It’s simply a fact of the industry that the vast majority of the sex toys are being made by a third-party plant in China because this is where it is the most affordable to do so. This is mostly true for vibrators, anything containing electronics, moving parts, etc. So the brands/companies go to China and find a plant and they agree on a material and formulation, etc. They can tell China that “Hey I do want this to actually be 100% silicone.”. The big companies are going for price point – a low one- so unless there is someone in the plant regulating and watching over the plant, that plant may not make the sex toy out of the exact same materials the subsequent times after buyer approval isn’t happening.
Phthalates are Not the Worst Thing Out There
Pigmentation can be an issue. The Danish did their big study on sex toys (Tantus Inc. kept a PDF of the study so that you can read it yourself). They took 16 random sex toys and analyzed them. Metis summed it up here:
In 2006 the Dutch EPA did a study where they randomly chose 16 adult toys from a store. Out of those 16 tested 3 had arsenic, 6 had antimony, 12 had lead and 7 had cadmium. Cadmium is a heavy metal. Every time you expose yourself to those toys your cadmium level increases. One of the cadmium toys had levels so high that the EU would have required a radioactive sticker on the product had it known this had been imported into the continent. So what was it? The radioactive sex toy was a Chinese made Slimline vibrator made of safe ABS. The issue wasn’t what the toy was made of but what it was pigmented with. This toy was yellow and cadmium was its pigment.
Should you avoid ALL yellow sex toys? I don’t know the answer. Cadmium is also used as a plastic softener, so it’s not necessarily tied to the color yellow. I also want to point out though that this big test was done in 2005. The sex toy industry has come a very long way in the last 8 years. I would be especially interested to see the same testing done again, now.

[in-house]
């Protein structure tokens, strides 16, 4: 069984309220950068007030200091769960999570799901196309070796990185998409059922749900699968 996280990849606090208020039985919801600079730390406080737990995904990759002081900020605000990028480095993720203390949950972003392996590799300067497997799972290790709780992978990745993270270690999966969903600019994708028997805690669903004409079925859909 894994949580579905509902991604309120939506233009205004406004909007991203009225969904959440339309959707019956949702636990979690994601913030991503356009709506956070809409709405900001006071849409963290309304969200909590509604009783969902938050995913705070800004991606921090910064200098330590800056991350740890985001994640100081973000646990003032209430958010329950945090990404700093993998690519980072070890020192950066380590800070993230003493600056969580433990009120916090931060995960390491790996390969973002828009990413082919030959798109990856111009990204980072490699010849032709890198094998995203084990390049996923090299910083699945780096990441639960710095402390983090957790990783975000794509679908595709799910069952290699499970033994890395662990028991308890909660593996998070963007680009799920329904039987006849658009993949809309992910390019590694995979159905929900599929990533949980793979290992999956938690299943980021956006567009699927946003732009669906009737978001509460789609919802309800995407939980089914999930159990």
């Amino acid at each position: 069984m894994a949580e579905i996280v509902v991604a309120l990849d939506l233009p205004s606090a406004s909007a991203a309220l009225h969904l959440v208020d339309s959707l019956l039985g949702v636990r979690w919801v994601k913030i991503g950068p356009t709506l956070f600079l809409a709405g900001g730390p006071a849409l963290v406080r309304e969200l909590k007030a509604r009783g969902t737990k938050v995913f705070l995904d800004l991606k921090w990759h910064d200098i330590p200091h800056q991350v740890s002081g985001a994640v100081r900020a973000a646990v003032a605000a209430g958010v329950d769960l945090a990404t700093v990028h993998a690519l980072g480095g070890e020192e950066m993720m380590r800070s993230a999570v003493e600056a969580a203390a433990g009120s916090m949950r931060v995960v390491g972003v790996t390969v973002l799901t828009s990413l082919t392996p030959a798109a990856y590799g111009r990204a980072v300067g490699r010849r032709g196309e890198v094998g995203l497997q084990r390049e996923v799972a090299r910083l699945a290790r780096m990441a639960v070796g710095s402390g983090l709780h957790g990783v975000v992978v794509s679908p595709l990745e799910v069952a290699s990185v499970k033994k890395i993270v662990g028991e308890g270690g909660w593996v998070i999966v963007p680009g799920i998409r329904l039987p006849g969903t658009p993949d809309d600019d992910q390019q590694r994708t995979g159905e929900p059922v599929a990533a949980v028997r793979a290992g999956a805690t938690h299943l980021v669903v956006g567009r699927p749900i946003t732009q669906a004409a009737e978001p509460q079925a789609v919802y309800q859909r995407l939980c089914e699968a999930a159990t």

So Now What
NOW how do we, as consumers, protect our bodies?
1. Call the Dildologists. After the writing of this post, a new organization as been formed to serve as an industry watchdog, who will raise money and independently acquire material validation from accredited labs through funding.
2. I can point you again to the flame test; however, this test is not 100% accurate. You can perform this on a tiny little section near the handle, near a part that doesn’t touch your body and the results will be quick and obvious. If there is a different method that will be more reliable, I’ll tell you. At Dildology, we’re also currently working on “Kitchen Tests” that you can perform on materials using items that you may have in your house; when we formulate the tests we will pass the information on to you.
3. Here’s a weird test recommended by Ducky Doolittle, also part of the Toxic Toys panel: Lick it. Your lips are very sensitive. If your lips tingle, go numb, etc? Do not use that toy. Your mucus membranes absorb things so quickly, both the good and the bad. A mindframe of “It’s just a sex toy that I only use occasionally, and I just really prefer jelly!! But I don’t use it much, and it doesn’t burn me, so I’m fine!” is not going to keep you safe. A lot of bad things in cheap sex toys won’t give you a clear cut reaction, but can indeed slowly cause damage to your body that you don’t even know about until it’s too late and no one will be able to pinpoint it.
I think you might be reading this and freaking out. I don’t want you to stop using sex toys. Just be careful on which manufacturers you buy from – in this post I have listed out the brands that I’ve researched and found to be reputable. That isn’t to say that each one makes only non-porous toys but I believe that, as an example, Evolved, is trustworthy that their porous TPR toys are still non-toxic. If this changes, I’ll let you know. If you get a sex toy that has an odor? Ask the manufacturer/brand. Call them out on it (Consider the packaging, sometimes a smell can be from the packaging – if so, the smell will dissipate after separating it from the packaging for a few days). Also keep an eye on the Coalition Against Toxic Toys for their recommendations and to Dildology as they begin to build their catalog of results.